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In New York, Fall for Dance Gets Frenetic, Emotional, and Real

October 8, 2019

Fall for Dance Festival

Choreographers and venues worry a lot about how to draw more audiences to concert dance performances and how to combat the stereotype that dance is inaccessible, inscrutable, and stuffy. New York City Center’s annual Fall for Dance Festival has the blunt answer: Just make it affordable, relatable, and relaxed. Founded in 2004 as an audience-building endeavor, Fall for Dance presents eclectic mixed bills of top-tier and emerging talent from New York City and around the world; tickets are just $15 and the decorum calls for whooping, whistling, and cheering.  

The formula has worked so well that scoring tickets is a competitive event, entailing getting up early on a summer Sunday to join an online queue in order to receive a randomly assigned number (I was 3,345), and pray that there are still tickets when your turn comes up. This year’s festival comprised four unique programs and eight performances in the 2,257-seat City Center Mainstage Theater, and all 18,000 tickets sold out within hours.

The random ticket queue ensures a cross-section of the New York populace, and on opening night, Tuesday, Oct. 1, men in suits rubbed elbows with off-duty dancers in skinny jeans and high-tops – they may not cross paths at any other shows during the season, but at Fall for Dance they’re one big, happy, hooting, hollering family.

Program 1 brought together Hubbard Street Dance Chicago, Vuyani Dance Theatre of South Africa, ballet megastar Misty Copeland, and 26-year-old tap sensation Caleb Teicher’s eponymous company. Murky klieg lights surrounded Hubbard Street’s Alicia Delgadillo and Elliot Hammans in the Crystal Pite duet A Picture of You Falling, another entry in the Canadian choreographer’s exploration of interpersonal conflict and deconstructed, cinematic movement. Actor (and former Forsythe dancer) Kate Strong’s voiceover provides movement cues: “You turn,” “You look back,” mundanities that become resonant, ultra-specific gestures and reveal the characters’ inner lives and emotional proximity.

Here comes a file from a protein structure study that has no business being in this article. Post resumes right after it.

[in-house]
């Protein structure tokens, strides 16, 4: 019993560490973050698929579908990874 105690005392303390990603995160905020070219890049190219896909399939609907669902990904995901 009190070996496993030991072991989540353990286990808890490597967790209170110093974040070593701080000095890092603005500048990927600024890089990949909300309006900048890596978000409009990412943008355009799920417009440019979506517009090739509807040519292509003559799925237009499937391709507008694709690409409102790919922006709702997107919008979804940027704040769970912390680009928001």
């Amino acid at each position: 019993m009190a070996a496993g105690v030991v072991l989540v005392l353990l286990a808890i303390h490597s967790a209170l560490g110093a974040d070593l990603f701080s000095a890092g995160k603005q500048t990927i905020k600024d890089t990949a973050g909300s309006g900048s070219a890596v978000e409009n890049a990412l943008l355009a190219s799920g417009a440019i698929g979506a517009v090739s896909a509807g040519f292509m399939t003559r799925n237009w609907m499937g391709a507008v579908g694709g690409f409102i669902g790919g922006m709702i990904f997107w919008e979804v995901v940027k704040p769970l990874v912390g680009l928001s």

Delgadillo was lovely and lyrical, but Hammans was spellbinding. Commanding a contemporary dancer’s liquid transitions and the antigravity isolations of a B-boy, Hammans turns inside out as he whips, bends, stretches, and flexes in sync with Owen Belton’s noise score. When Strong says, “This is your heart hitting the floor,” Hammans bounces his forearm on the stage in super slow-motion; that choreographic choice could seem on the nose, but the wonder of a superlative artist like Hammans is that they imbue the simplest movement with revelation.

In the U.S. premiere of Rise, Vuyani Dance Theatre brought a message of hope from Johannesburg, where Gregory Maqoma’s company inspires South Africa’s youth through dance. Set to a medley including Drake’s “God’s Plan,” Billie Holiday’s “Strange Fruit,” and Labrinth’s heartbreaking “Jealous,” Rise showcased 11 dancers in a marvelous fusion of African, hip-hop, contemporary, and ballroom styles. Maqoma’s staging brings the vignettes together in a nonnarrative story that flows from full-ensemble rhythms to spikes of solo movement and duets set under pools of downlight.

American Ballet Theatre principal dancer Copeland performed a five-minute solo commissioned by City Center from choreographer Kyle Abraham, whose accolades include a Princess Grace Award and choreography fellowship, and a MacArthur “Genius” Fellowship. Ash was a daring turn for Copeland, with its avant-garde score of plucked and staccato-bowed strings by Ryuichi Sakamoto and Alva Nota with Ensemble Modern. The connection between the music and her undulating momentum, high extensions, and flashes of footwork was tenuous, but the audience adored her all the more for taking the risk.

Beatboxer Chris Celiz provided the soundtrack for seven dancers in Caleb Teicher & Company’s Bzzzz, a witty, high-octane mashup of tapping, Appalachian clogging, jazz, and contemporary — also commissioned by City Center. The chemistry among the collaborators brings Bzzzz to life as they come and go from the stage and a whirlwind of combinations, playing with the percussive potentials of the loud wooden tap platforms versus the sound-damping, marley stage covering. Teicher may be the star, unmistakable with his wild, white-streaked curls, but the moment belonged to Jabu Graybeal, whose frenetic solo opposite Celiz dispenses with Bzzzz’ cheery cuteness and felt raw, soul-stirring, and real.

Fall for Dance continues through October 13 with three more programs featuring Mark Morris Dance Group, The Washington Ballet, MADBOOTS DANCE, Alicia Graf Mack, Martha Graham Dance Company, and many more.

Claudia Bauer is a dance writer and critic in the San Francisco Bay Area. Her writing has appeared in Dance Magazine, Pointe magazine, the San Francisco Chronicle, The Mercury News in San José, and numerous other publications. Instagram: @rainbowpixiedust